Rise of the Mega Cap
The world is an ever changing place. As we become more globalized and interconnected in the 21st century, corporations have ballooned into the age of the “mega-cap”. The first release of Apple’s iPod in 2001 marked the beginning of something great for the company. Apple shocked the world with the first generation iPhone in 2007, with its slogan “This is only the beginning”. It made headline news when Apple’s market capitalization overtook that of Exxon Mobil’s in August of 2011, only a year after the release of the iPad. The dawn of a new age of colossal technology has come upon us in only a relatively short period of time. It may seem ridiculous now, but it is highly likely that Apple becomes the first trillion dollar company, in the not so distant future. This is not an infomercial for Apple. Apple is one company of many, which started very small, nearly went out of business, and bloomed into something inconceivably large by last century’s standards.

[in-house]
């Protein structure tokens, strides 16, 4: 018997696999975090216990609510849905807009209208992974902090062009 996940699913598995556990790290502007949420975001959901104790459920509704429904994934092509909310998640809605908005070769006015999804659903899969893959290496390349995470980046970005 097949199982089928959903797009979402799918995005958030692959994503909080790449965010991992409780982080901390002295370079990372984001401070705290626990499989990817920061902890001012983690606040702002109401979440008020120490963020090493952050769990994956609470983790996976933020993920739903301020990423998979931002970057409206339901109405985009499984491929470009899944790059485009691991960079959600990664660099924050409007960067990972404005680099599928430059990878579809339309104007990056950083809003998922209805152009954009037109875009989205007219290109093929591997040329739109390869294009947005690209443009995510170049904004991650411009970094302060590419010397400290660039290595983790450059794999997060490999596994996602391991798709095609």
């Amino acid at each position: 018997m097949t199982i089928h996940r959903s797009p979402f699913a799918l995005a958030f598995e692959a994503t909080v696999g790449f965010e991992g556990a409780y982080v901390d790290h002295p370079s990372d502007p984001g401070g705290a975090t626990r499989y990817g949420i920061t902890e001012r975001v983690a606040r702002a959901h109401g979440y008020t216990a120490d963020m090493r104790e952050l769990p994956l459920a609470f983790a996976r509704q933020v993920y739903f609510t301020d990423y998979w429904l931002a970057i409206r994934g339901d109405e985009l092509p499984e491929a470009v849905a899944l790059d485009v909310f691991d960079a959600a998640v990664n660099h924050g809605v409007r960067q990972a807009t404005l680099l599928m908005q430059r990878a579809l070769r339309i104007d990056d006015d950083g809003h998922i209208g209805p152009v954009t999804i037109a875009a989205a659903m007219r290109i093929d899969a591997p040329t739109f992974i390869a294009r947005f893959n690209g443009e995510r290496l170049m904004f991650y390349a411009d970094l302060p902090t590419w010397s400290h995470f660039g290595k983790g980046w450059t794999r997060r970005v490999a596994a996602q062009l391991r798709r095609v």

If we look at the classifications for publicly traded companies, we have small, mid, large and mega. Small companies are generally those with less than $2 billion in market cap. Mid-size companies are generally those with market caps between $2 and $10 billion. Large companies have typically been considered as anything above $10 billion. Yet, it’s not exactly fair to compare a company like Apple ($675B) with a company like Panasonic ($26B). Both are “large-cap”, yet one dwarfs the other in size by a magnitude of 25x. Additionally, Apple is not really an outlier. There are over 43 companies in the US alone with market caps over $100B. We are truly living large!
The original Dow Jones Industrial Average was created in 1896 and held twelve companies. General Electric (now $305B) is the only company still in the index. The index now, with 32 companies, looks nothing like what it did then.
So who are these gigantic companies? The top five largest corporations currently make up nearly 1% of all global assets. The five largest companies also make up more than 3% of all equity assets. These companies are Apple ($675B), Google ($524B), Microsoft ($439B), Exxon Mobil ($330) and Berkshire Hathaway ($329B). The next segment will discuss these top five companies and the factors that affect their businesses, from macroeconomic trends to micro-company specific trends. I guarantee these five companies have greatly impacted your lives:
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